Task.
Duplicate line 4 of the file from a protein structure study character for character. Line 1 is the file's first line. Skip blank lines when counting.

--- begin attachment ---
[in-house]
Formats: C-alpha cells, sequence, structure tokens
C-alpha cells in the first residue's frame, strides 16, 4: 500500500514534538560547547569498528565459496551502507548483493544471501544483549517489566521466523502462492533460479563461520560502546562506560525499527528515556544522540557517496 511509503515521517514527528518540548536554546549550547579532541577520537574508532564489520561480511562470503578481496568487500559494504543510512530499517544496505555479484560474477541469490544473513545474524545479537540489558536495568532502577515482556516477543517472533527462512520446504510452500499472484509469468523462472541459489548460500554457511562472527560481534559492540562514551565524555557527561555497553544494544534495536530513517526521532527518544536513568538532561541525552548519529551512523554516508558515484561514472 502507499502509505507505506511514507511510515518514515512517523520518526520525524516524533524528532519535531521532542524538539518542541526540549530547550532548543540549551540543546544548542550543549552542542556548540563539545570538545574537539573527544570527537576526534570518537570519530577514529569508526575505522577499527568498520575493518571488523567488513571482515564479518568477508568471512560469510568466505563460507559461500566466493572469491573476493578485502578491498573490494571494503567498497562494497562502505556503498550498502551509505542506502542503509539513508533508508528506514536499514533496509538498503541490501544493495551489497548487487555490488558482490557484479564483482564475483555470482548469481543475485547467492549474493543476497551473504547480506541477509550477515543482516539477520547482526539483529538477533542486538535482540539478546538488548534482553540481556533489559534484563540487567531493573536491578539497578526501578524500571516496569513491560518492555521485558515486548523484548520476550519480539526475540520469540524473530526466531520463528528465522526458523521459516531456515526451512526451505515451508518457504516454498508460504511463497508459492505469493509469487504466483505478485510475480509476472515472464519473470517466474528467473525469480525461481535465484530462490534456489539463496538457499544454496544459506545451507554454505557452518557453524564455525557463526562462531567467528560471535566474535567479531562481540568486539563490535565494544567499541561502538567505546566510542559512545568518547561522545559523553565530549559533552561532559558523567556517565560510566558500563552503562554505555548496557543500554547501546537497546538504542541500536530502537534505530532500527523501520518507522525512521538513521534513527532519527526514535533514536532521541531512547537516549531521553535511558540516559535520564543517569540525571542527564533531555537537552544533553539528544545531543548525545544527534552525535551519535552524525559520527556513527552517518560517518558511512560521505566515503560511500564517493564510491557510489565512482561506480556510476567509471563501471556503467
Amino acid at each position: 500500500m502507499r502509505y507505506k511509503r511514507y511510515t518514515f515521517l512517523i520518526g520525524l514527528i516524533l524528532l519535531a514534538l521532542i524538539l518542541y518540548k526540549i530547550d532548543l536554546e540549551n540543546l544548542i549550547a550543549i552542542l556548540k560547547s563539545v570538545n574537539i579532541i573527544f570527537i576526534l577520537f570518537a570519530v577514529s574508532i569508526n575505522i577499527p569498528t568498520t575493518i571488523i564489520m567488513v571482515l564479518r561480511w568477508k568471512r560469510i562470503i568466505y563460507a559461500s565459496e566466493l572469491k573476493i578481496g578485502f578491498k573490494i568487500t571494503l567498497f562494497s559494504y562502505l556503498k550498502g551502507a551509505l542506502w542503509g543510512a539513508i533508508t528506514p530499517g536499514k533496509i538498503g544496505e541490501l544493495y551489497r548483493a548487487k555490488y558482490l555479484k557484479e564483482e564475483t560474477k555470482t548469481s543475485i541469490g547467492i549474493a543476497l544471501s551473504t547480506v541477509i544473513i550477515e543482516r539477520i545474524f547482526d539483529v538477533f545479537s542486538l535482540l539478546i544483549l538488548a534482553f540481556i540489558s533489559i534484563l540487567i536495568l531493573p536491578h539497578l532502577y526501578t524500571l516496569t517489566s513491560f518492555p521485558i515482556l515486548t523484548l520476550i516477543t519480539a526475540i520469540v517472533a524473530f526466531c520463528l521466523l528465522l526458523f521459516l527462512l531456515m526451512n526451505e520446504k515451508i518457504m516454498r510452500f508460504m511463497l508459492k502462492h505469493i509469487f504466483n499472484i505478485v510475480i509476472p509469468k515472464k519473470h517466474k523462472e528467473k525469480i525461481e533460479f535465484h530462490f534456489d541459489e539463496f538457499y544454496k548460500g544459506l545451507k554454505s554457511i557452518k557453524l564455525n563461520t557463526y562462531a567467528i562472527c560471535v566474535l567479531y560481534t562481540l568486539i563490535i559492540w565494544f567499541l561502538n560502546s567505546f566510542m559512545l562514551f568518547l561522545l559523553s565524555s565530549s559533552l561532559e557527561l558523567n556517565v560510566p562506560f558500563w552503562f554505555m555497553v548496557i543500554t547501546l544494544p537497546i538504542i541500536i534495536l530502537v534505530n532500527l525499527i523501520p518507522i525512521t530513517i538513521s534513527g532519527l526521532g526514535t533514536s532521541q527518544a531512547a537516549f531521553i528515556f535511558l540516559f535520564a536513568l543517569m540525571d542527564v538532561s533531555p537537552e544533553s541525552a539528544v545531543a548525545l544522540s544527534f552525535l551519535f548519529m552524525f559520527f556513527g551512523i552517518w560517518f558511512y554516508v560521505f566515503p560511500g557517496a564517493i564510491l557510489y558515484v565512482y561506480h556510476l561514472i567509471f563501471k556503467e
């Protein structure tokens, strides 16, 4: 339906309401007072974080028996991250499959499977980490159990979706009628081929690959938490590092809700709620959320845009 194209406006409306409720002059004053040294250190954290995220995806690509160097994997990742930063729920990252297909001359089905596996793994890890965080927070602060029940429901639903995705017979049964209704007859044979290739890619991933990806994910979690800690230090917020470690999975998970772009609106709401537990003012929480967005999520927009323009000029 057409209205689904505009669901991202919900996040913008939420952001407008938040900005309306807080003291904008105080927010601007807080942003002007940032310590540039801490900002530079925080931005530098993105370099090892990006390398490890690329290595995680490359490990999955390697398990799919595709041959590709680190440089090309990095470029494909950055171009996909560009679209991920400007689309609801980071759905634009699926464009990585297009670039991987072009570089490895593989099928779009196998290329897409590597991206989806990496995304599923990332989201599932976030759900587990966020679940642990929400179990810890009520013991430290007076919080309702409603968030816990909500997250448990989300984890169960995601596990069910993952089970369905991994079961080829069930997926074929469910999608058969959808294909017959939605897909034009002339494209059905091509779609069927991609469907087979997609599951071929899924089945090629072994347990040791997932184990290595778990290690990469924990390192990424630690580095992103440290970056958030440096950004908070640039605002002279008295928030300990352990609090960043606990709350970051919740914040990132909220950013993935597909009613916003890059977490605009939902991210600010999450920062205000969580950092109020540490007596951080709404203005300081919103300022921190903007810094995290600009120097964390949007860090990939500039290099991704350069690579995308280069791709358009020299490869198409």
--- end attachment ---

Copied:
Amino acid at each position: 500500500m502507499r502509505y507505506k511509503r511514507y511510515t518514515f515521517l512517523i520518526g520525524l514527528i516524533l524528532l519535531a514534538l521532542i524538539l518542541y518540548k526540549i530547550d532548543l536554546e540549551n540543546l544548542i549550547a550543549i552542542l556548540k560547547s563539545v570538545n574537539i579532541i573527544f570527537i576526534l577520537f570518537a570519530v577514529s574508532i569508526n575505522i577499527p569498528t568498520t575493518i571488523i564489520m567488513v571482515l564479518r561480511w568477508k568471512r560469510i562470503i568466505y563460507a559461500s565459496e566466493l572469491k573476493i578481496g578485502f578491498k573490494i568487500t571494503l567498497f562494497s559494504y562502505l556503498k550498502g551502507a551509505l542506502w542503509g543510512a539513508i533508508t528506514p530499517g536499514k533496509i538498503g544496505e541490501l544493495y551489497r548483493a548487487k555490488y558482490l555479484k557484479e564483482e564475483t560474477k555470482t548469481s543475485i541469490g547467492i549474493a543476497l544471501s551473504t547480506v541477509i544473513i550477515e543482516r539477520i545474524f547482526d539483529v538477533f545479537s542486538l535482540l539478546i544483549l538488548a534482553f540481556i540489558s533489559i534484563l540487567i536495568l531493573p536491578h539497578l532502577y526501578t524500571l516496569t517489566s513491560f518492555p521485558i515482556l515486548t523484548l520476550i516477543t519480539a526475540i520469540v517472533a524473530f526466531c520463528l521466523l528465522l526458523f521459516l527462512l531456515m526451512n526451505e520446504k515451508i518457504m516454498r510452500f508460504m511463497l508459492k502462492h505469493i509469487f504466483n499472484i505478485v510475480i509476472p509469468k515472464k519473470h517466474k523462472e528467473k525469480i525461481e533460479f535465484h530462490f534456489d541459489e539463496f538457499y544454496k548460500g544459506l545451507k554454505s554457511i557452518k557453524l564455525n563461520t557463526y562462531a567467528i562472527c560471535v566474535l567479531y560481534t562481540l568486539i563490535i559492540w565494544f567499541l561502538n560502546s567505546f566510542m559512545l562514551f568518547l561522545l559523553s565524555s565530549s559533552l561532559e557527561l558523567n556517565v560510566p562506560f558500563w552503562f554505555m555497553v548496557i543500554t547501546l544494544p537497546i538504542i541500536i534495536l530502537v534505530n532500527l525499527i523501520p518507522i525512521t530513517i538513521s534513527g532519527l526521532g526514535t533514536s532521541q527518544a531512547a537516549f531521553i528515556f535511558l540516559f535520564a536513568l543517569m540525571d542527564v538532561s533531555p537537552e544533553s541525552a539528544v545531543a548525545l544522540s544527534f552525535l551519535f548519529m552524525f559520527f556513527g551512523i552517518w560517518f558511512y554516508v560521505f566515503p560511500g557517496a564517493i564510491l557510489y558515484v565512482y561506480h556510476l561514472i567509471f563501471k556503467e